First sighting of a llama in the wild. They’re indigenous to the Andes and have been mostly domesticated for their fur and occasionally for their meat.

From Latacunga, the ride to Laguna Quilotoa climbs high and provides good views.

A small patch of trees remaining. Too bad most of the mountain sides have been deforested.

Wonderful twisting roads following the natural contours of the land.

The air is very clear up here and it makes for some nice photos. sanDRina with the cultivated mountainsides.

Arriving at Laguna Quilotoa, costing $2 to enter.

Panorama of Laguna Quilotoa, a crater lake which formed after a violent eruption in 1280 of Volcan Quilotoa. It sits at a height of 3,900 m (12,800 ft), is about 3 kms (1.8 mi) around and 250 m (820 ft) deep. The clouds and conditions were constantly changing.
Click here to see the high resolution version.

To reach the lake, you have to hike through this narrow, steep canyon.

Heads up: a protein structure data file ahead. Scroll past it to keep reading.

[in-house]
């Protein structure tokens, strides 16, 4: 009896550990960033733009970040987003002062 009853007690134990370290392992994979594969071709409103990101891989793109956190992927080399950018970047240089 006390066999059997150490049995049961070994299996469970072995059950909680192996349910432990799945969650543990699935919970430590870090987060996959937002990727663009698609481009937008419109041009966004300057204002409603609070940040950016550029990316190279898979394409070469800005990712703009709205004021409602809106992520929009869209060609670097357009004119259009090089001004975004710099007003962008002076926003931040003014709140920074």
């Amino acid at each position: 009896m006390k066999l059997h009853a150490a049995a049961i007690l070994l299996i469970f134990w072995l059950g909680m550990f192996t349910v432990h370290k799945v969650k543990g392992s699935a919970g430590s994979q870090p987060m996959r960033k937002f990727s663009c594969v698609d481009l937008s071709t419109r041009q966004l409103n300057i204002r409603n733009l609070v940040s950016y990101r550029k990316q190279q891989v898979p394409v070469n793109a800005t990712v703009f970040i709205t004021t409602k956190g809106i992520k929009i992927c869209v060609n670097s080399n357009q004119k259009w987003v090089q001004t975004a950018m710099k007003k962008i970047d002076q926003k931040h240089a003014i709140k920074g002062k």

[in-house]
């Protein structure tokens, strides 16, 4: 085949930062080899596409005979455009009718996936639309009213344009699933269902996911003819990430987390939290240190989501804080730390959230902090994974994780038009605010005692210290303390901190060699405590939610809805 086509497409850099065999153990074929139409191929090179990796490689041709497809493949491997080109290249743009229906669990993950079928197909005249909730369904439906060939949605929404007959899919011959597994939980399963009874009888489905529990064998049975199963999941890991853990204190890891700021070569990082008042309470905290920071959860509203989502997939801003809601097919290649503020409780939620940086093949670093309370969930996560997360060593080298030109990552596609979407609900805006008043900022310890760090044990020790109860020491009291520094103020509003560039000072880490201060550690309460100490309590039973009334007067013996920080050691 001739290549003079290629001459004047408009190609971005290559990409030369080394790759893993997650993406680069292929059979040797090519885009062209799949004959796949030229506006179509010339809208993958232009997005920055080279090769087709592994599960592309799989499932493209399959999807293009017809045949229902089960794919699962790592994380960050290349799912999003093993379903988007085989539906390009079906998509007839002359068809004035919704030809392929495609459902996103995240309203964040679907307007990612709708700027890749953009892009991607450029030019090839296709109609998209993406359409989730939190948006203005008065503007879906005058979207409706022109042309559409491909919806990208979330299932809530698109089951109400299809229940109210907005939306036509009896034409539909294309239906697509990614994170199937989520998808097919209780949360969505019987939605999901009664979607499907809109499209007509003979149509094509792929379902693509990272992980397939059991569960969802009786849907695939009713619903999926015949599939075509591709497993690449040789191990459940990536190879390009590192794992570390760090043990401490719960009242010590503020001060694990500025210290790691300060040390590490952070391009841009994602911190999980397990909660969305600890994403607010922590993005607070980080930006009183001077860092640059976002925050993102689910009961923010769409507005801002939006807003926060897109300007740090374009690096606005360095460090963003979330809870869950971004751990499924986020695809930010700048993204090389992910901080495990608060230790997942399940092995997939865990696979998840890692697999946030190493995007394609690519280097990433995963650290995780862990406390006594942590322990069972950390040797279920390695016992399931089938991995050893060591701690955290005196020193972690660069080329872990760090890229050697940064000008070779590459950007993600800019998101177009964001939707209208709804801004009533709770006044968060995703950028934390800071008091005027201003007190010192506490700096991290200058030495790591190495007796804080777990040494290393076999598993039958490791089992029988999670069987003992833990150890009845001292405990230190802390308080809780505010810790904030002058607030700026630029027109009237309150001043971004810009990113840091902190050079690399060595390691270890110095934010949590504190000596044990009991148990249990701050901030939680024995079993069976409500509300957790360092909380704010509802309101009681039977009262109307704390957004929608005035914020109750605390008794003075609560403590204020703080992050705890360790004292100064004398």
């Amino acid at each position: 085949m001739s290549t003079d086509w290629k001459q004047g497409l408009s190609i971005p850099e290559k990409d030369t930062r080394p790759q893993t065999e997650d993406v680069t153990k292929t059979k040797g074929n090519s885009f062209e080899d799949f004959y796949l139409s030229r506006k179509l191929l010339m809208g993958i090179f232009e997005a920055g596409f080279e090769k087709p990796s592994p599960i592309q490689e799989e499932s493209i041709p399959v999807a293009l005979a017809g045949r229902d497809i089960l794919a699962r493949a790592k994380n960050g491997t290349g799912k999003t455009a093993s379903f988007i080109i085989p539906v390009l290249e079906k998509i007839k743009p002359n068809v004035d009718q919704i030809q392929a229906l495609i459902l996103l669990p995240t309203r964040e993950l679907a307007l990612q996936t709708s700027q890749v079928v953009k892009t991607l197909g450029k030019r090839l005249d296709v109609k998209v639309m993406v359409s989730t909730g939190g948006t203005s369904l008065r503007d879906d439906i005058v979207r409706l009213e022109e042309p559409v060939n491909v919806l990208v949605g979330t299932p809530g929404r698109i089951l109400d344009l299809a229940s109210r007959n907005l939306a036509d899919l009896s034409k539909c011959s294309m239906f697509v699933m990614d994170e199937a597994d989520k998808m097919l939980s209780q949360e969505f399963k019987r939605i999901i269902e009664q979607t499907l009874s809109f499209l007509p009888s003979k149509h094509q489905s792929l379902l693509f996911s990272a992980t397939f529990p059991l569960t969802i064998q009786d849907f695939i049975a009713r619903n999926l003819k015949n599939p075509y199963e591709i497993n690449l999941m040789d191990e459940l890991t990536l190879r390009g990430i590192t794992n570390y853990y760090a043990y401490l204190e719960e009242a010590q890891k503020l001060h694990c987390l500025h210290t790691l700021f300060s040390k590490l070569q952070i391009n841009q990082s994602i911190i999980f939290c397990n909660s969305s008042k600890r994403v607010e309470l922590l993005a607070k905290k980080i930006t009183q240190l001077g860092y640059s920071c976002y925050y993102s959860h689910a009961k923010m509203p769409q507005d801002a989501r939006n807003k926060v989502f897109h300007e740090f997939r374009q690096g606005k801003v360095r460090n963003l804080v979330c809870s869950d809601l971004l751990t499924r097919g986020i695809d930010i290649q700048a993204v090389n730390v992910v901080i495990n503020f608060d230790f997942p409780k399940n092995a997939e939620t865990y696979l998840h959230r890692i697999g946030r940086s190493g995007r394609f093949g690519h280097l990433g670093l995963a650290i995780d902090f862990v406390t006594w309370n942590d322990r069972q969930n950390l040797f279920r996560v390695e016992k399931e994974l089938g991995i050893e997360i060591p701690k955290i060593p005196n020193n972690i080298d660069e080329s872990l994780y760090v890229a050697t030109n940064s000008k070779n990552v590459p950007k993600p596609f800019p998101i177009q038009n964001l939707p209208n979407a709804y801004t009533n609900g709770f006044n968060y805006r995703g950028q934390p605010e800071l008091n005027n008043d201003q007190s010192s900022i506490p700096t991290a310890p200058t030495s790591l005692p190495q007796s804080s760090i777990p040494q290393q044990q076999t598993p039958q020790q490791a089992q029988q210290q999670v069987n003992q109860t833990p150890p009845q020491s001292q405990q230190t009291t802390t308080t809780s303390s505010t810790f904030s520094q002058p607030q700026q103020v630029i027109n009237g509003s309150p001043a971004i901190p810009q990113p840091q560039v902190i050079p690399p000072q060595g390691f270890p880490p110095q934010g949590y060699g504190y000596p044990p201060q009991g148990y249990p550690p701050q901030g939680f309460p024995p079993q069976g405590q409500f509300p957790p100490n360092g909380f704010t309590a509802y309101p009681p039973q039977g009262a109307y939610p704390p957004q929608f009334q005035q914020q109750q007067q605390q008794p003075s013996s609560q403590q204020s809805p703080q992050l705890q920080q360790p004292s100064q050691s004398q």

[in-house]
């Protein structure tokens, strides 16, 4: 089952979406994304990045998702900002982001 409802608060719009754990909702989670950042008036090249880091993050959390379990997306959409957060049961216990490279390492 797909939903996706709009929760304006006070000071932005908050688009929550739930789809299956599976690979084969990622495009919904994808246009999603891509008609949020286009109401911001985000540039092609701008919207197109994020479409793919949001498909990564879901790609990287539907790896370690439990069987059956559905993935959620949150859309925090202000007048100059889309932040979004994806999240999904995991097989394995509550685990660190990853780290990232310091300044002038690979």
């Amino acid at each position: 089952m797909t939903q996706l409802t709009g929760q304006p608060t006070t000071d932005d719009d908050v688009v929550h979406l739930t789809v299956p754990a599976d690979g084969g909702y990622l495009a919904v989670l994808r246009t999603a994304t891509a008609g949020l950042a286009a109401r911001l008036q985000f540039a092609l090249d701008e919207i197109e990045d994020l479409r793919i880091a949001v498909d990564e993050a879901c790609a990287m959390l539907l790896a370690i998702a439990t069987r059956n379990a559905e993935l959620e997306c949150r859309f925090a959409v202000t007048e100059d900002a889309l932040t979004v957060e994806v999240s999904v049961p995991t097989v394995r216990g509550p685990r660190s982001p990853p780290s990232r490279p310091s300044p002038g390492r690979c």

The road to Quilotoa from Zumbahua is a bit sandy but nothing a heavy bike couldn’t handle.

Cactus on the road-side.

Heading back to Zumbahua across this high-altitude valley, situated at around 3,700 m (12,100 ft).

There weren’t that many options for lunch on the road back in the small village of Zumbahua besides a few shacks serving up fatty pork, corn and eggs.

For a dollar, I got a small bag with 2 pieces of pork fat attached to a few strands of meat and some oily plantains. I should’ve just gone for 2 or 3 boiled eggs instead. But I guess up here in the cold, pork fat is what’s needed to sustain the calories.

On the way back to Latacunga, the clouds cleared and I got a nice view of snow-capped Volcan Cotapaxi at an elevation of 5897 m (19,342 ft).

Sheep on the road back down to the Panamericana, grazing on the green hillsides.

Next: Ecuador, Part 2: Volcanoes

Previous: Colombia, Part 4: Cali, Popayan, Pasto